Day 14 — Iruña to Pau

The Plan (the whole Plan)
Day 14 : Mon 4 Jun : Through the Pyrenees to somewhere a bit south of Bordeaux. Labouheyre, maybe.

By four in the afternoon, it was not looking very promising.

The idea had been simple enough. A quick amble around Iruña (or a potter around Pamplona, if you prefer), then back across the Pyrenees to France, avoiding the motorway and using only small scenic roads, drinking in the scenery, picnicking in the mountains, and then sightseeing in the historic town of Pau.

Ramparts and other buildings in Iruña

Well, Iruña was all right - we visited an old citadel and wandered along its defensive walls for a while before buying the ingredients for the picnic. The problems started as we headed for the French border, when the heavens opened and rain fell solidly for five hours. Now, we assume that the Pyrenees are indeed genuinely beautiful if you can see them, but once we ascended into the clouds visibility went down to about five metres as Patrick heroically concentrated on keeping the car on the road.

So no picnic. Never mind - we'd head straight for Pau and have a late lunch there. All we needed to do was find the hotel and get ourselves installed. What could be easier?

Well, the problem was that most of Pau was being dug up and the other part of it was subject to a series of apparently arbitrary road closures. In particular, the square that we needed to cross in order to reach the street with the hotel on it was now a large building site and no traffic was allowed.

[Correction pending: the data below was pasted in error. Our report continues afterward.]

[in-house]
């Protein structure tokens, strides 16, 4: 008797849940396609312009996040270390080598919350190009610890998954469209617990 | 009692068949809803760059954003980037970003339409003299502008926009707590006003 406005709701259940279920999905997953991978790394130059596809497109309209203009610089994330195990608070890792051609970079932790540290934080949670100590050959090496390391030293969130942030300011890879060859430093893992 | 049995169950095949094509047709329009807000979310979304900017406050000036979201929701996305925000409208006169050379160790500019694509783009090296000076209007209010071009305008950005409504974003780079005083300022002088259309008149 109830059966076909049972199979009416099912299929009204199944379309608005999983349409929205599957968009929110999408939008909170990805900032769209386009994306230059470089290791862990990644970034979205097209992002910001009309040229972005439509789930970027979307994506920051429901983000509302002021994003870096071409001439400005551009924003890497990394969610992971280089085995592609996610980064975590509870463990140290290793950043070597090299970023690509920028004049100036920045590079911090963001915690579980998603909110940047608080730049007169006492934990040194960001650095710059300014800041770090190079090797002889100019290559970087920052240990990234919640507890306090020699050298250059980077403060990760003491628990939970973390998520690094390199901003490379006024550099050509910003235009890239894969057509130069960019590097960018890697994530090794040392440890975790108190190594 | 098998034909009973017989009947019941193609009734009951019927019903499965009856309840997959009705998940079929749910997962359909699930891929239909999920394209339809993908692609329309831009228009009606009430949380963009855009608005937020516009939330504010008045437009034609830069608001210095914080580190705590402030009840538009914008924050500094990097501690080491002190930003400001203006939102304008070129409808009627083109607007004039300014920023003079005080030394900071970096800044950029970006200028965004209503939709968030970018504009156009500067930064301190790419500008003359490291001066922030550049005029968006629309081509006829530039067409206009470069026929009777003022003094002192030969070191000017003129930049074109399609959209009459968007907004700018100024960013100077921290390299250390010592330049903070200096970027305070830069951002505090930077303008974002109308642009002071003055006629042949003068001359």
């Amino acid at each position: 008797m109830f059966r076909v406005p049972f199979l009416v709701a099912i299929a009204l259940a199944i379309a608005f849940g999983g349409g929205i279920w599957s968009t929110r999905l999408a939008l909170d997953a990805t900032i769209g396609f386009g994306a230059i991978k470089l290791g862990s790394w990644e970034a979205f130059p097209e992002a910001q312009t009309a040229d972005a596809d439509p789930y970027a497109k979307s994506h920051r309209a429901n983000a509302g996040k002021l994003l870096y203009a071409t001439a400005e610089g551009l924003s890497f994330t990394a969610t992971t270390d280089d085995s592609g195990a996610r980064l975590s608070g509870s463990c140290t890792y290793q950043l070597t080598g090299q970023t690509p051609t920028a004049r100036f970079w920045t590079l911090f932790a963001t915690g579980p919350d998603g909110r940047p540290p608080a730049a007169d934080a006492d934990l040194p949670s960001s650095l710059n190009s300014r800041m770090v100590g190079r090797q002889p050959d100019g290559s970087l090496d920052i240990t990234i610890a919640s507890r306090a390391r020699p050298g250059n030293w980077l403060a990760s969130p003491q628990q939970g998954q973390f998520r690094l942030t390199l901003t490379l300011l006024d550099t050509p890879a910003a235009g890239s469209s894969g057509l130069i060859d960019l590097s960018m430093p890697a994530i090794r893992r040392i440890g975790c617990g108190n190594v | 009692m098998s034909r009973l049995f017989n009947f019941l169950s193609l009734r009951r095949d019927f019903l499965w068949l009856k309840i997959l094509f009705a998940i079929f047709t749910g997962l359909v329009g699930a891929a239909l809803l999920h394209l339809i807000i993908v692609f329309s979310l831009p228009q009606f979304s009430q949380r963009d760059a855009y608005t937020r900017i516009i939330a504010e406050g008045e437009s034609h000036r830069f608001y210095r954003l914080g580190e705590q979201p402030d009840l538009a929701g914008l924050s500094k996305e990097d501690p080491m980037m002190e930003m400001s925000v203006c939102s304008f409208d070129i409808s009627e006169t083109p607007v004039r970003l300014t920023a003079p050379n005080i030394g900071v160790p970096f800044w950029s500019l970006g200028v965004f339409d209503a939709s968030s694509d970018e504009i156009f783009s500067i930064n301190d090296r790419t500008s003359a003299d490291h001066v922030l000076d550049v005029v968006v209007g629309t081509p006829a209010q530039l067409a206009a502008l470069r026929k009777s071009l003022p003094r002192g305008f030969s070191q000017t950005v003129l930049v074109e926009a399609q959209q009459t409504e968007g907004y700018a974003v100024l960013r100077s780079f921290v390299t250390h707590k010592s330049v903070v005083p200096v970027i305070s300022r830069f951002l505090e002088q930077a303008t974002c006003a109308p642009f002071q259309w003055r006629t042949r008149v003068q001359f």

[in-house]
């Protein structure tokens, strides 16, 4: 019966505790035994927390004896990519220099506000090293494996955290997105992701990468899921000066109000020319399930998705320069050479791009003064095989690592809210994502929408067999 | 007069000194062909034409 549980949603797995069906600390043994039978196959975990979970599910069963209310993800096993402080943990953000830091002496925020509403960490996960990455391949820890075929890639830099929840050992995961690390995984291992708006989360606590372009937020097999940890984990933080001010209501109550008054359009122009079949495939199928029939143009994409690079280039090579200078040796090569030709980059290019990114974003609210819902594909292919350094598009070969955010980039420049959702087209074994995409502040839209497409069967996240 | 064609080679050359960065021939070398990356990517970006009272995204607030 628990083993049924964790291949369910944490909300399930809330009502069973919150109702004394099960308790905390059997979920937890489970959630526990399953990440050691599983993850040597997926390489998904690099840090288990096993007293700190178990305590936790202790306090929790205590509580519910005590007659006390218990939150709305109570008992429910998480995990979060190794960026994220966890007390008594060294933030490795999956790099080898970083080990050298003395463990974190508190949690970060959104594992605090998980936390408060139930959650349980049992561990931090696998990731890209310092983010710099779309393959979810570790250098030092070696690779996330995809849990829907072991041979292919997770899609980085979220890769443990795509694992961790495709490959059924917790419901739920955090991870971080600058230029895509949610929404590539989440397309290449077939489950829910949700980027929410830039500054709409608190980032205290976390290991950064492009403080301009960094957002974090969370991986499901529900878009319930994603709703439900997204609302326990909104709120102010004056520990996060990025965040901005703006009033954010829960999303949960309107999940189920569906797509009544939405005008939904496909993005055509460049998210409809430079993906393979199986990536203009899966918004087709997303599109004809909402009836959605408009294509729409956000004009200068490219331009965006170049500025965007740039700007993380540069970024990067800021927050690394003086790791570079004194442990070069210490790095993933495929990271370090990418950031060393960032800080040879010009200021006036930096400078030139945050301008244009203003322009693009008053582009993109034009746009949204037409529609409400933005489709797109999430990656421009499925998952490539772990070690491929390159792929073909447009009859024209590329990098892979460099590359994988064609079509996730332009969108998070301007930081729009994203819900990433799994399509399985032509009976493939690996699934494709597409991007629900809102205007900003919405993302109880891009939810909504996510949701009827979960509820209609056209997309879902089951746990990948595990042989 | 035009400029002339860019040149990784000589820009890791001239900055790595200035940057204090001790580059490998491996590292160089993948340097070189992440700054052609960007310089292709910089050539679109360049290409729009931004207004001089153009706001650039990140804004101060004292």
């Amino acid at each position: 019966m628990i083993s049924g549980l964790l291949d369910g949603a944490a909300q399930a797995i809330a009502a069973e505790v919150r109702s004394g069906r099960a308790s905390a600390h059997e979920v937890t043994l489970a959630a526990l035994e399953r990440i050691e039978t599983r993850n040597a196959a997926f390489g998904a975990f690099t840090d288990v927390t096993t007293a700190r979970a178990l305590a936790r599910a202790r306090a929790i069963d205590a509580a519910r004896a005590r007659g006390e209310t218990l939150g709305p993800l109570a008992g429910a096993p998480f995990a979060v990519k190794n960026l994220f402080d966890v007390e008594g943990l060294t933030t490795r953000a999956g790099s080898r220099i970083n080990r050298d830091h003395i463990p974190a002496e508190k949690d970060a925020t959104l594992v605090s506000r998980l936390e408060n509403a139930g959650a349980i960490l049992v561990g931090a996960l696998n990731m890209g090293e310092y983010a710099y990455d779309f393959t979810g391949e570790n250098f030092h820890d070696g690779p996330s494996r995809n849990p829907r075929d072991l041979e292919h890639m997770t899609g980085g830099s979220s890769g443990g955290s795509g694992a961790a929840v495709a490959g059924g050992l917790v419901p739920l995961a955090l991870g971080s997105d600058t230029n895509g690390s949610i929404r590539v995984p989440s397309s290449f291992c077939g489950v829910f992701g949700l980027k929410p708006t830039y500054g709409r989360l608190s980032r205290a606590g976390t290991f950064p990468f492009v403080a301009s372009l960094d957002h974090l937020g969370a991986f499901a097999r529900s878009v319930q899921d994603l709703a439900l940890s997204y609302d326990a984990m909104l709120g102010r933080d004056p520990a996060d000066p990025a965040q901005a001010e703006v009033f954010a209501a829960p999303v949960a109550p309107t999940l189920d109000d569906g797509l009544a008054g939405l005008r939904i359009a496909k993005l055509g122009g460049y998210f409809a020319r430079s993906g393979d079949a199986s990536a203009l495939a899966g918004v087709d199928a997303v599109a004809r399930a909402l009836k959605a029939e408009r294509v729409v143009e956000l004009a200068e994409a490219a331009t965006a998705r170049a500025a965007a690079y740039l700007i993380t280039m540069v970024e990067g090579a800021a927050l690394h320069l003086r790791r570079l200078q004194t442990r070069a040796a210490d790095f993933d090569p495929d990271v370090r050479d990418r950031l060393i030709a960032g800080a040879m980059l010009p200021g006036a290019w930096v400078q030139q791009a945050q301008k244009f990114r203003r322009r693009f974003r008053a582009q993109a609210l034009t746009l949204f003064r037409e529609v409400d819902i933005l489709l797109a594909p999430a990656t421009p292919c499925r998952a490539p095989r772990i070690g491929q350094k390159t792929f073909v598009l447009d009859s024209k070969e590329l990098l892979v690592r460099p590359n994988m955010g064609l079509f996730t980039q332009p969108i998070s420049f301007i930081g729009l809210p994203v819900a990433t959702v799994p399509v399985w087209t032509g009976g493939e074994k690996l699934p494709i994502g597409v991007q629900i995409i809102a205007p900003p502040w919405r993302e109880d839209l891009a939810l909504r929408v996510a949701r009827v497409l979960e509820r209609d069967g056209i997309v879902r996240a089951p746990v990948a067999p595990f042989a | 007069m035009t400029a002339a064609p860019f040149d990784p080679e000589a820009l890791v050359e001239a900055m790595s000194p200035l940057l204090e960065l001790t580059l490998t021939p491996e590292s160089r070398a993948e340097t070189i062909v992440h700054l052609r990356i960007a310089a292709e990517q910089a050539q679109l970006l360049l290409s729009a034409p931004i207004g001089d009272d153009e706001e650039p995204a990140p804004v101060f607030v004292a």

So we tried to find alternative routes through Pau's maze of streets, but with no luck: we would get tantalisingly close, but then encounter a no-entry sign or a dug-up street, have to turn the other way, be sucked back into the one-way system and flung into orbit around the town. We spent the best part of an hour trying various ways in, before giving up, finding an underground car park some distance away and walking through the rain and the dug-up pavements to the hotel.

We there encountered an apparently grim and intransigent receptionist who refused to give us any help until we had answered a long series of questions, the last two of which were: where was our luggage and where had we parked? Mark's answer - which combined a discourse on the shortcomings of Pau's current traffic arrangements and the sudden return of his long-forgotten ability to swear volubly in French - caused the receptionist to giggle. The ice was broken: she was suddenly all smiles; she lent us a map of the town; she showed us a route to a more suitable car park; and on our return she gave us our keys and good wishes for the rest of the day.

Picnicking and faffing with computers in a large attic room

One of the rooms she gave us - up in the attic, approached by a spiral staircase via some layout and numbering straight out of Being John Malkovich - turned out to be absolutely palatial. So we had the picnic in the room, lubricated with G&T and several glasses of wine. Mark made lengthy use of the absolutely enormous corner-bath provided. It had, by now (a bit after 7.00pm) stopped raining, so we did some exploring.

Our main find was a restaurant called La Michodière, which did an excellent langoustine bisque and a range of meat dishes washed down with three types of wine including a couple of local specialities from Jurançon. We had cheered up considerably by this time, and engaged a friendly waitress of a certain age in jocular discussion conducted in ever more drunk and erratic French, to the amusement of a woman on a nearby table who laughed so much she dropped her lobster.

Buy this woman's food! (The lady of the dropped lobster is in the background.)

The next day was probably going to begin with hangovers.  But what the hell...